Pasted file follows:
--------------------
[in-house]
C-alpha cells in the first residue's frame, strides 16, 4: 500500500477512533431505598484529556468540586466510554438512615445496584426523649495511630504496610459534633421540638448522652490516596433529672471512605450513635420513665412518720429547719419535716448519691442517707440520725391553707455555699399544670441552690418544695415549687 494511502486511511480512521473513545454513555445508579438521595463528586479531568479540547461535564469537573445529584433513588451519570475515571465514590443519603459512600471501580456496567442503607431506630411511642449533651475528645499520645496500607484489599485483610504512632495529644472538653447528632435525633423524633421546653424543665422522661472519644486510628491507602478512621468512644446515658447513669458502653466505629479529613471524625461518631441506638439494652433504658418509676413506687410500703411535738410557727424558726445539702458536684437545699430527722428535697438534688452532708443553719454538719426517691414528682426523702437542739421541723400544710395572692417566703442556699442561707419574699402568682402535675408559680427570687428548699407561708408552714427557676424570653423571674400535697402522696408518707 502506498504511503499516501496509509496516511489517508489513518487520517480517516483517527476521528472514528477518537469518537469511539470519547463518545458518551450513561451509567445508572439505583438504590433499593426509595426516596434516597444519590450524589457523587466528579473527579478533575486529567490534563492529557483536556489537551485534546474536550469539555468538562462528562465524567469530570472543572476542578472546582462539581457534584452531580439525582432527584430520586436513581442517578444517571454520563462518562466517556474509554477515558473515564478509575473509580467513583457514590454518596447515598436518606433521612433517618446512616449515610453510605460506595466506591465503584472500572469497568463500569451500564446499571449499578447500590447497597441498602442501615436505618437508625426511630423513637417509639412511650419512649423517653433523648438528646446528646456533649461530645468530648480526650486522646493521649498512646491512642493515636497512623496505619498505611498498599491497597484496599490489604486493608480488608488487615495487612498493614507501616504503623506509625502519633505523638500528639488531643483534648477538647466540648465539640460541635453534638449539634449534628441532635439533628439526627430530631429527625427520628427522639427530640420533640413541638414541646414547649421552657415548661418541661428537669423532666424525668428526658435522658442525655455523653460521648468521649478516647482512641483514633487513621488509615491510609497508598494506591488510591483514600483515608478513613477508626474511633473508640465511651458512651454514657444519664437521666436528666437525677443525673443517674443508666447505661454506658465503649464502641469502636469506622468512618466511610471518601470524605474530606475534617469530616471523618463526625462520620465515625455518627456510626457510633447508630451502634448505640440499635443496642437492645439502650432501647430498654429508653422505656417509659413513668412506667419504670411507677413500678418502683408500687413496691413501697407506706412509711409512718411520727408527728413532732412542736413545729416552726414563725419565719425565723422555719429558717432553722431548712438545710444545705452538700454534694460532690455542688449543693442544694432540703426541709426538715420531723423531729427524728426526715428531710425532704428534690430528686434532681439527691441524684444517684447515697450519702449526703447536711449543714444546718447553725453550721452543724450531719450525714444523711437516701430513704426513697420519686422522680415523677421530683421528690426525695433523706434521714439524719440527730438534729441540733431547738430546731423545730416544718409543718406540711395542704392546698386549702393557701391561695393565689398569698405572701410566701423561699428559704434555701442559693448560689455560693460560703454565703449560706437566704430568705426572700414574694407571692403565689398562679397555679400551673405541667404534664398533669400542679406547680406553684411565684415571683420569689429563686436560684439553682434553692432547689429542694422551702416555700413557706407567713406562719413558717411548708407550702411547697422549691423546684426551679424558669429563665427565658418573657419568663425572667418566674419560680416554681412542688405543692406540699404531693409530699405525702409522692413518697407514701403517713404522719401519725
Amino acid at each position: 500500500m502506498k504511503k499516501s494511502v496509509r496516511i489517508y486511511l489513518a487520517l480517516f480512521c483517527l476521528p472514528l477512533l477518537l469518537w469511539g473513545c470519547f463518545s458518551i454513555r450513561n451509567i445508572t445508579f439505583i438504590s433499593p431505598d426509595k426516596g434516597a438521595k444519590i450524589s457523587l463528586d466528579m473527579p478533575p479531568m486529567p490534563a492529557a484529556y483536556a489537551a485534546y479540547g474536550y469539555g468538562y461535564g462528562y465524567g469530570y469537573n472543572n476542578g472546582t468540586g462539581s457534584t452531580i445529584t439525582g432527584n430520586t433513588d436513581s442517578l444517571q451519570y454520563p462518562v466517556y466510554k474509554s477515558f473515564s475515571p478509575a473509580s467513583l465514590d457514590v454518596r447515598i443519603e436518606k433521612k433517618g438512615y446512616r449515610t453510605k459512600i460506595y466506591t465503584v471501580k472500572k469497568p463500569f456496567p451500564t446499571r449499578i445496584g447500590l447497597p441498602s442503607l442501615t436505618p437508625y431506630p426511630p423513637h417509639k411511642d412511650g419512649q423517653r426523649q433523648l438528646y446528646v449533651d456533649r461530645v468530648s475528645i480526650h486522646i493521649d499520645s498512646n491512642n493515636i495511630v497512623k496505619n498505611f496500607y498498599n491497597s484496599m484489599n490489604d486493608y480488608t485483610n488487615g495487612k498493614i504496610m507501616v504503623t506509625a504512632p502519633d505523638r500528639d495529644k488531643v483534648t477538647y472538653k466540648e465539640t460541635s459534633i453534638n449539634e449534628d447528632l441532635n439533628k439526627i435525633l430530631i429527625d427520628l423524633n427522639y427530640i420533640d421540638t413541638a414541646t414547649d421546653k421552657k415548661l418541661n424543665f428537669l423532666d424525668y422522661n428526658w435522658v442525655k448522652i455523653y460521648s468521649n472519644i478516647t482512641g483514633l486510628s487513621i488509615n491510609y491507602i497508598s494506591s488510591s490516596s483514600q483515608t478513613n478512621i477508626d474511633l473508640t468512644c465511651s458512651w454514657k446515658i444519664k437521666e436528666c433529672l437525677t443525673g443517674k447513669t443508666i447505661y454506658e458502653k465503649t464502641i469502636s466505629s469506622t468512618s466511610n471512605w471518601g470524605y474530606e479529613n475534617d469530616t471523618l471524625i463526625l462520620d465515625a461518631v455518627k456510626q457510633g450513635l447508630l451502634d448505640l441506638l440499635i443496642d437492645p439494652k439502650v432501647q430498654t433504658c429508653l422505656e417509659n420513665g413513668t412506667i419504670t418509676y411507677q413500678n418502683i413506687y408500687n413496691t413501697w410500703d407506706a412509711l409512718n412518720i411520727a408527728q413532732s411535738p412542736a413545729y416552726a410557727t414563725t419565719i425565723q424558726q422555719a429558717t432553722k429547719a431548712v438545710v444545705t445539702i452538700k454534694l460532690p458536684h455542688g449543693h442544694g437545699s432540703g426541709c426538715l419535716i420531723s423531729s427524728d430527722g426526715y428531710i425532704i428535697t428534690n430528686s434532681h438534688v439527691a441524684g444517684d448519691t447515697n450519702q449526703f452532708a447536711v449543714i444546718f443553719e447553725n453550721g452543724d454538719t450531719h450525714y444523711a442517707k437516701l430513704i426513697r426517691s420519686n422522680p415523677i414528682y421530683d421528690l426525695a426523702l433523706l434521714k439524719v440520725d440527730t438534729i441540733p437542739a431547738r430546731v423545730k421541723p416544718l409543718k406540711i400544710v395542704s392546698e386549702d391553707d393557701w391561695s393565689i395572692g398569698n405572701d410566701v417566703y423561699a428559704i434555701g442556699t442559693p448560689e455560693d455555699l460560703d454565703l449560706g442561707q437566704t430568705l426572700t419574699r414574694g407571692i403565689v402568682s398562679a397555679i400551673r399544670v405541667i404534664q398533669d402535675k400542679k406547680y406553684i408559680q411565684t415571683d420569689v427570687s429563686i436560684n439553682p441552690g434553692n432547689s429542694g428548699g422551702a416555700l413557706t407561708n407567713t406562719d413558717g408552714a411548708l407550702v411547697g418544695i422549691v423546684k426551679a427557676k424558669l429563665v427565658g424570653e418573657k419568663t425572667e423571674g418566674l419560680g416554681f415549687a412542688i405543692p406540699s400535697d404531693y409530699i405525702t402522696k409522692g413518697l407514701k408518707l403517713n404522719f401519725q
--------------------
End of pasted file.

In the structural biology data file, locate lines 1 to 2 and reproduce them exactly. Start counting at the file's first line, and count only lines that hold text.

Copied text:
[in-house]
C-alpha cells in the first residue's frame, strides 16, 4: 500500500477512533431505598484529556468540586466510554438512615445496584426523649495511630504496610459534633421540638448522652490516596433529672471512605450513635420513665412518720429547719419535716448519691442517707440520725391553707455555699399544670441552690418544695415549687 494511502486511511480512521473513545454513555445508579438521595463528586479531568479540547461535564469537573445529584433513588451519570475515571465514590443519603459512600471501580456496567442503607431506630411511642449533651475528645499520645496500607484489599485483610504512632495529644472538653447528632435525633423524633421546653424543665422522661472519644486510628491507602478512621468512644446515658447513669458502653466505629479529613471524625461518631441506638439494652433504658418509676413506687410500703411535738410557727424558726445539702458536684437545699430527722428535697438534688452532708443553719454538719426517691414528682426523702437542739421541723400544710395572692417566703442556699442561707419574699402568682402535675408559680427570687428548699407561708408552714427557676424570653423571674400535697402522696408518707 502506498504511503499516501496509509496516511489517508489513518487520517480517516483517527476521528472514528477518537469518537469511539470519547463518545458518551450513561451509567445508572439505583438504590433499593426509595426516596434516597444519590450524589457523587466528579473527579478533575486529567490534563492529557483536556489537551485534546474536550469539555468538562462528562465524567469530570472543572476542578472546582462539581457534584452531580439525582432527584430520586436513581442517578444517571454520563462518562466517556474509554477515558473515564478509575473509580467513583457514590454518596447515598436518606433521612433517618446512616449515610453510605460506595466506591465503584472500572469497568463500569451500564446499571449499578447500590447497597441498602442501615436505618437508625426511630423513637417509639412511650419512649423517653433523648438528646446528646456533649461530645468530648480526650486522646493521649498512646491512642493515636497512623496505619498505611498498599491497597484496599490489604486493608480488608488487615495487612498493614507501616504503623506509625502519633505523638500528639488531643483534648477538647466540648465539640460541635453534638449539634449534628441532635439533628439526627430530631429527625427520628427522639427530640420533640413541638414541646414547649421552657415548661418541661428537669423532666424525668428526658435522658442525655455523653460521648468521649478516647482512641483514633487513621488509615491510609497508598494506591488510591483514600483515608478513613477508626474511633473508640465511651458512651454514657444519664437521666436528666437525677443525673443517674443508666447505661454506658465503649464502641469502636469506622468512618466511610471518601470524605474530606475534617469530616471523618463526625462520620465515625455518627456510626457510633447508630451502634448505640440499635443496642437492645439502650432501647430498654429508653422505656417509659413513668412506667419504670411507677413500678418502683408500687413496691413501697407506706412509711409512718411520727408527728413532732412542736413545729416552726414563725419565719425565723422555719429558717432553722431548712438545710444545705452538700454534694460532690455542688449543693442544694432540703426541709426538715420531723423531729427524728426526715428531710425532704428534690430528686434532681439527691441524684444517684447515697450519702449526703447536711449543714444546718447553725453550721452543724450531719450525714444523711437516701430513704426513697420519686422522680415523677421530683421528690426525695433523706434521714439524719440527730438534729441540733431547738430546731423545730416544718409543718406540711395542704392546698386549702393557701391561695393565689398569698405572701410566701423561699428559704434555701442559693448560689455560693460560703454565703449560706437566704430568705426572700414574694407571692403565689398562679397555679400551673405541667404534664398533669400542679406547680406553684411565684415571683420569689429563686436560684439553682434553692432547689429542694422551702416555700413557706407567713406562719413558717411548708407550702411547697422549691423546684426551679424558669429563665427565658418573657419568663425572667418566674419560680416554681412542688405543692406540699404531693409530699405525702409522692413518697407514701403517713404522719401519725